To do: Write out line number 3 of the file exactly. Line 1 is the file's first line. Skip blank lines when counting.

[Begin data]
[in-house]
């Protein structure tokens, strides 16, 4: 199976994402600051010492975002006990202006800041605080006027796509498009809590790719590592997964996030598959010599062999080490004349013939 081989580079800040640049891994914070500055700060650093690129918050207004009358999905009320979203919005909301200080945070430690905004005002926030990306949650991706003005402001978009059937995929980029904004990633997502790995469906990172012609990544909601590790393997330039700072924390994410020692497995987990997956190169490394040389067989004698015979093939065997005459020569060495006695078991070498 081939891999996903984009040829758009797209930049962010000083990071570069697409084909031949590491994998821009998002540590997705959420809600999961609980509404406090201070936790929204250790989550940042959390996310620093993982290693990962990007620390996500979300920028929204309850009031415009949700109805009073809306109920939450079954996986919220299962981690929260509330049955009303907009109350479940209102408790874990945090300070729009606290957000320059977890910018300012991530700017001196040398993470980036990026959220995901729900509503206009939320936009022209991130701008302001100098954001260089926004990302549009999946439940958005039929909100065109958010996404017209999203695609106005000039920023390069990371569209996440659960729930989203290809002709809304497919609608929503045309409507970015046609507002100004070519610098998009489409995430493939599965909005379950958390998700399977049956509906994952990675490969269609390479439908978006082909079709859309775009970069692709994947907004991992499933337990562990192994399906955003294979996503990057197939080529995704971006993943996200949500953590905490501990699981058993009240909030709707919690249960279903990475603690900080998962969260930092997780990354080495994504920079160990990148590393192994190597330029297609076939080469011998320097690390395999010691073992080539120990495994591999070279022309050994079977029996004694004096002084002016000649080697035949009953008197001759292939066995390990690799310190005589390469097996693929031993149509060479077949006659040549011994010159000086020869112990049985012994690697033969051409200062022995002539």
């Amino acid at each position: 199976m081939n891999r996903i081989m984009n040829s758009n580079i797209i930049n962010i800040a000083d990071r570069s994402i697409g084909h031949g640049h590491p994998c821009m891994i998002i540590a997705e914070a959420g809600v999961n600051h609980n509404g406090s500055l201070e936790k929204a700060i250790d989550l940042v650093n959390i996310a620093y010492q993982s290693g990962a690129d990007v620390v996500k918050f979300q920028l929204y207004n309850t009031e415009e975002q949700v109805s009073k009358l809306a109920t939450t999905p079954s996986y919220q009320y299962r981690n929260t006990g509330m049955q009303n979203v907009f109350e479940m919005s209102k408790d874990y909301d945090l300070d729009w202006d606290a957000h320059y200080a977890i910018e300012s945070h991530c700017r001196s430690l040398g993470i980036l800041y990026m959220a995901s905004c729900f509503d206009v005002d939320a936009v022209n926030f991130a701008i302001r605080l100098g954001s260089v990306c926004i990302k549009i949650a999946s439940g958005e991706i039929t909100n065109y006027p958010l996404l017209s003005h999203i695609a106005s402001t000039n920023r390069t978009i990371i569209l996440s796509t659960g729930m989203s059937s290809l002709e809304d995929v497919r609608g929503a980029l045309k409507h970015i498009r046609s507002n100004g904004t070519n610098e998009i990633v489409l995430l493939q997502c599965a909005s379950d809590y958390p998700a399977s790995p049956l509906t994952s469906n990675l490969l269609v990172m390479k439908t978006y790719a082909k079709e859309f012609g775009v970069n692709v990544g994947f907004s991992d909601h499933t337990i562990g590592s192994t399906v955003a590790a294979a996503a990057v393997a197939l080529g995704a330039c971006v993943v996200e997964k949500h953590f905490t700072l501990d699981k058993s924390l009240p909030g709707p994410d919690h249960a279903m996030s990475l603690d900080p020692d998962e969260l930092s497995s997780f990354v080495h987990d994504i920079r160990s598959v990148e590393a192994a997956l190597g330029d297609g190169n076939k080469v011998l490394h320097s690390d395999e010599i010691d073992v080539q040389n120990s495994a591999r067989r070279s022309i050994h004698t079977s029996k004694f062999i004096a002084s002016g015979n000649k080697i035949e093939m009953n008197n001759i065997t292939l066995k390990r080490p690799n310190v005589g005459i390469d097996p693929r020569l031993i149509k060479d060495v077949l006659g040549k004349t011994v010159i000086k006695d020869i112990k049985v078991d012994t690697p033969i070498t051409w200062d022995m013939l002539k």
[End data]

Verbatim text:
């Amino acid at each position: 199976m081939n891999r996903i081989m984009n040829s758009n580079i797209i930049n962010i800040a000083d990071r570069s994402i697409g084909h031949g640049h590491p994998c821009m891994i998002i540590a997705e914070a959420g809600v999961n600051h609980n509404g406090s500055l201070e936790k929204a700060i250790d989550l940042v650093n959390i996310a620093y010492q993982s290693g990962a690129d990007v620390v996500k918050f979300q920028l929204y207004n309850t009031e415009e975002q949700v109805s009073k009358l809306a109920t939450t999905p079954s996986y919220q009320y299962r981690n929260t006990g509330m049955q009303n979203v907009f109350e479940m919005s209102k408790d874990y909301d945090l300070d729009w202006d606290a957000h320059y200080a977890i910018e300012s945070h991530c700017r001196s430690l040398g993470i980036l800041y990026m959220a995901s905004c729900f509503d206009v005002d939320a936009v022209n926030f991130a701008i302001r605080l100098g954001s260089v990306c926004i990302k549009i949650a999946s439940g958005e991706i039929t909100n065109y006027p958010l996404l017209s003005h999203i695609a106005s402001t000039n920023r390069t978009i990371i569209l996440s796509t659960g729930m989203s059937s290809l002709e809304d995929v497919r609608g929503a980029l045309k409507h970015i498009r046609s507002n100004g904004t070519n610098e998009i990633v489409l995430l493939q997502c599965a909005s379950d809590y958390p998700a399977s790995p049956l509906t994952s469906n990675l490969l269609v990172m390479k439908t978006y790719a082909k079709e859309f012609g775009v970069n692709v990544g994947f907004s991992d909601h499933t337990i562990g590592s192994t399906v955003a590790a294979a996503a990057v393997a197939l080529g995704a330039c971006v993943v996200e997964k949500h953590f905490t700072l501990d699981k058993s924390l009240p909030g709707p994410d919690h249960a279903m996030s990475l603690d900080p020692d998962e969260l930092s497995s997780f990354v080495h987990d994504i920079r160990s598959v990148e590393a192994a997956l190597g330029d297609g190169n076939k080469v011998l490394h320097s690390d395999e010599i010691d073992v080539q040389n120990s495994a591999r067989r070279s022309i050994h004698t079977s029996k004694f062999i004096a002084s002016g015979n000649k080697i035949e093939m009953n008197n001759i065997t292939l066995k390990r080490p690799n310190v005589g005459i390469d097996p693929r020569l031993i149509k060479d060495v077949l006659g040549k004349t011994v010159i000086k006695d020869i112990k049985v078991d012994t690697p033969i070498t051409w200062d022995m013939l002539k």